Fridays With Wallace
Jimmy Magahern | Aug 1, 2013, 6 a.m.
They meet every week, at the same old restaurant.
Every Friday at around 11 a.m., they begin slipping through the sliding back door at Bobby Q’s and taking their seats around a big square of tables set up on the dance floor.
Some come with jokes, or a guitar, or a book they’ve written. Many are recognizable faces from local broadcasting history. There’s ‘70s weatherman Dewey Hopper in the corner, repeating what sounds like a bawdy joke about a nurse. Sandy Gibbons from the old “Dialing for Dollars” show is making the rounds, shaking hands. And is that Dolan Ellis in the cowboy hat?
“There’s so many years of experience and media savvy sitting around here,” says Jonathan Abel, himself a former KTAR news director and voice-over artist for radio and TV commercials who knows many in the room from their behind-the-scenes work in Arizona broadcasting.
“There’s writers and publishers, actors and stunt people. There’s wanna-bes, used-to-bes. There’s several geniuses floating around here, too.”
A few are only loosely connected to the industry, like Tom Ethington, a home improvement contractor who once chaired some fundraiser telethons featuring then-stars Hopper and Gibbons.
“In the ‘60s and ‘70s, anybody who was on local TV was a celebrity,” Ethington says. “People who, in another state, would have been just newscasters. To us, they were like movie stars.”
A few faces around the tables actually made it to the movies. Linda Rae Jurgens had some choice screen time with Tom Cruise in “Top Gun;” her mustachioed husband, Ron Garland, has been a go-to gunslinger type for decades in TV movies and commercials.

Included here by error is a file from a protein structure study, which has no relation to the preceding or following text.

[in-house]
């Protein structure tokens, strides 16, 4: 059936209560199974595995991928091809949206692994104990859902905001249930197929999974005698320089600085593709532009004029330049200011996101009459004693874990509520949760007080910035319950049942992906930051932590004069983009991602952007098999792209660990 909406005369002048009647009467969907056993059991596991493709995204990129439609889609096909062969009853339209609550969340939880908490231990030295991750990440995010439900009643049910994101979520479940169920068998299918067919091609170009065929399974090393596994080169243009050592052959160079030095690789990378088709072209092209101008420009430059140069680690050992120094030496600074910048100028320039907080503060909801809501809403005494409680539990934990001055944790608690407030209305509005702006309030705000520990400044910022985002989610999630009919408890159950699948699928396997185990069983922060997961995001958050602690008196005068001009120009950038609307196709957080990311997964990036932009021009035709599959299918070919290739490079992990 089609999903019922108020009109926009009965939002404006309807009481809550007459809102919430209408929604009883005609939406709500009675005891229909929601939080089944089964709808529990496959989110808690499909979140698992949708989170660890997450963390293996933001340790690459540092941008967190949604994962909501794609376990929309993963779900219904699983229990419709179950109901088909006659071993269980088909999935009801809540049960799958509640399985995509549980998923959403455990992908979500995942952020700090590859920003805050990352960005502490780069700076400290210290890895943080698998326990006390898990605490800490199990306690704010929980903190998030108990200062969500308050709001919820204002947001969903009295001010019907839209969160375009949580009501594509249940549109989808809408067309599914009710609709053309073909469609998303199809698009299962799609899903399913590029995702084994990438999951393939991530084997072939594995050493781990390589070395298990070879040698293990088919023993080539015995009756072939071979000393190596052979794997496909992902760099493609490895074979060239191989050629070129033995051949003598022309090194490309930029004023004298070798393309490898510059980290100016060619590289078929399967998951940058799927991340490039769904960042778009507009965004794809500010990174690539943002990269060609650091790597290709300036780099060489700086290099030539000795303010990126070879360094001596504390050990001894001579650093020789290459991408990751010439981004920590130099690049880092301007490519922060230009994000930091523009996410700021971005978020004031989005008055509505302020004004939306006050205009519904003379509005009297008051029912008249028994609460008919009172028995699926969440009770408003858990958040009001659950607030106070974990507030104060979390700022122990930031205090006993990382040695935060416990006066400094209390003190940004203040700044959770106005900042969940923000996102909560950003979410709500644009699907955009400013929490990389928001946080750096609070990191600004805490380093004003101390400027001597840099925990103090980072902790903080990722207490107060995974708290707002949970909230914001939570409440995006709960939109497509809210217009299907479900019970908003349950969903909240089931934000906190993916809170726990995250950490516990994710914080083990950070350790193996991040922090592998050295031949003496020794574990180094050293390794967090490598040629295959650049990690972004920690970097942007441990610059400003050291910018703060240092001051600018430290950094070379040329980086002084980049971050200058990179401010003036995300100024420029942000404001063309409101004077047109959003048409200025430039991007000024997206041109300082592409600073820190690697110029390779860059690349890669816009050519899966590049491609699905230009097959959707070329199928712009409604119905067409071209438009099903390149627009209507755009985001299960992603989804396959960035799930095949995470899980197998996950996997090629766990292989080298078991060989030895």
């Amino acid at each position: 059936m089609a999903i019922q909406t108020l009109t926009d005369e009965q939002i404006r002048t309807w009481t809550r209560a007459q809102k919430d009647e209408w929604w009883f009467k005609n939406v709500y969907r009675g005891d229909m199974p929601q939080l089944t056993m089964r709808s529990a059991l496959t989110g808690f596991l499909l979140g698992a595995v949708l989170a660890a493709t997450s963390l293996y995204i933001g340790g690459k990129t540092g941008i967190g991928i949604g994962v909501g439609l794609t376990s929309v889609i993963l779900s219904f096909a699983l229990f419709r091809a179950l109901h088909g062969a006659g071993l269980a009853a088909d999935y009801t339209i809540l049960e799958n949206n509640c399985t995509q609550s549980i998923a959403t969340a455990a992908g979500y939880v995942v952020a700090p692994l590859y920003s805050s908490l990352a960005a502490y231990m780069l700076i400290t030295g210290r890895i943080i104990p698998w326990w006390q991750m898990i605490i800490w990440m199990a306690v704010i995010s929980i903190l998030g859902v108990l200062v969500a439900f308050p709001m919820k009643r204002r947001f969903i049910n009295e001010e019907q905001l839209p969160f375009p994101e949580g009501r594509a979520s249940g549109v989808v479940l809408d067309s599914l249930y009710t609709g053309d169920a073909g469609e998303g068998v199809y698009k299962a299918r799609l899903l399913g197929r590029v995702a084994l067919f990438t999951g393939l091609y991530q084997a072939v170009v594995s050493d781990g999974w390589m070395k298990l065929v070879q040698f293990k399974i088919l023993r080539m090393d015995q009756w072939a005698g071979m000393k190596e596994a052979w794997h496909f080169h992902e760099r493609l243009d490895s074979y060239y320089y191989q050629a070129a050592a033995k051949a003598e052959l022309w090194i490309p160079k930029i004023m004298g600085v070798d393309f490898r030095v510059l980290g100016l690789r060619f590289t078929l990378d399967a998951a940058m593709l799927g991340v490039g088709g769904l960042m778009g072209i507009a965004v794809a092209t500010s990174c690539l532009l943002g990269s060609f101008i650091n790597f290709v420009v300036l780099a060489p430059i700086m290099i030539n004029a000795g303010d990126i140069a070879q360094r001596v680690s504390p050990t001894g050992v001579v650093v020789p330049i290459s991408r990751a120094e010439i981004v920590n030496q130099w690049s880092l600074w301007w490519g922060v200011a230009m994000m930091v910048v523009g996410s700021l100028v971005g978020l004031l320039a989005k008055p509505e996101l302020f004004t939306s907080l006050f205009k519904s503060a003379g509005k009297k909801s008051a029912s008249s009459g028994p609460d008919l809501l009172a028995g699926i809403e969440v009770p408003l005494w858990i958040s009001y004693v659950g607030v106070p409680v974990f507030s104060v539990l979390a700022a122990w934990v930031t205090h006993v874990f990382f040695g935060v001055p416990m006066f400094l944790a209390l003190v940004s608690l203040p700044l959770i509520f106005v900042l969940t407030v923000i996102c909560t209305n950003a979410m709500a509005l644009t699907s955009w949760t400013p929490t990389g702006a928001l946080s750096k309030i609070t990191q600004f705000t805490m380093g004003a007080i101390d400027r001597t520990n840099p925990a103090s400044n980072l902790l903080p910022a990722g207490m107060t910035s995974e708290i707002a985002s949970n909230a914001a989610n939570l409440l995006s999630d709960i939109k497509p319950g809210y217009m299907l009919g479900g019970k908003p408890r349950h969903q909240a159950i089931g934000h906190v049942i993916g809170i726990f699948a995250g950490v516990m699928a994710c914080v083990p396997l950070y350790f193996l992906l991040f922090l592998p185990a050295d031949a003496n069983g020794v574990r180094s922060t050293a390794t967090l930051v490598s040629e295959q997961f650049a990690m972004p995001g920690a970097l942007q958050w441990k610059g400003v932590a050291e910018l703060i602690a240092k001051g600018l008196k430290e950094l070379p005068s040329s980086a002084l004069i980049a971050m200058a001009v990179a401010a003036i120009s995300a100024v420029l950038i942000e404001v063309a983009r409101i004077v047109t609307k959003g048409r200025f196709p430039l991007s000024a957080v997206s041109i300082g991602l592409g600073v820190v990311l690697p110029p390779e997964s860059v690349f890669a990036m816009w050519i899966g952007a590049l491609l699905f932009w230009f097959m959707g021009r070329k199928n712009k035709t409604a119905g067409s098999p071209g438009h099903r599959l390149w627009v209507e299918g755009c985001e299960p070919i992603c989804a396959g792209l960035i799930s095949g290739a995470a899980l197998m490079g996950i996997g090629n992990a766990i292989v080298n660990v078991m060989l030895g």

Most of them say they come for the camaraderie. Some, toting business cards and headshots, claim they come to these gatherings to “network.”
But really, there’s only one thing that could draw such a big group of extroverted old-timers, some who drive in from Tucson and Prescott, to a weekly lunch in the heat of the Phoenix summer.
“Him,” says Ethington, nodding his head in the direction of the man slowly making his way to the head of the table, with a little help from his wife. “He’s the reason they all come.”
“Him” is Bill Thompson—“Wallace,” to generations of Arizonans who grew up watching the local legend on the “Wallace and Ladmo Show,” which ran on then-independent KPHO-TV for an incredible 35 years, beginning with its humble 1954 debut as “It’s Wallace?” through the show’s local-celebrity-studded, tearful finale in 1989. By the end, “Wallace and Ladmo” was seen all over Arizona, and could even be tuned in from a few neighboring towns in northern Mexico and eastern California.
“I don’t think I’ve ever called him anything but Wallace, or Wall-boy,” says Steve Hoza, a longtime local museum archivist who curates the official exhibition of Wallace and Ladmo memorabilia and also runs the biggest fan website dedicated to the show, WallaceWatchers.com. “I’ve known Wallace 26 years now, and I’m still just in awe of him, of his tremendous talent.” About a decade ago, Wallace personally gave Hoza the legal rights to manage the Wallace and Ladmo name and merchandise, an honor the überfan says he sometimes still feels unworthy of. “I go over to his house now to have him sign something, and it’s still the same feeling, after all these years.”
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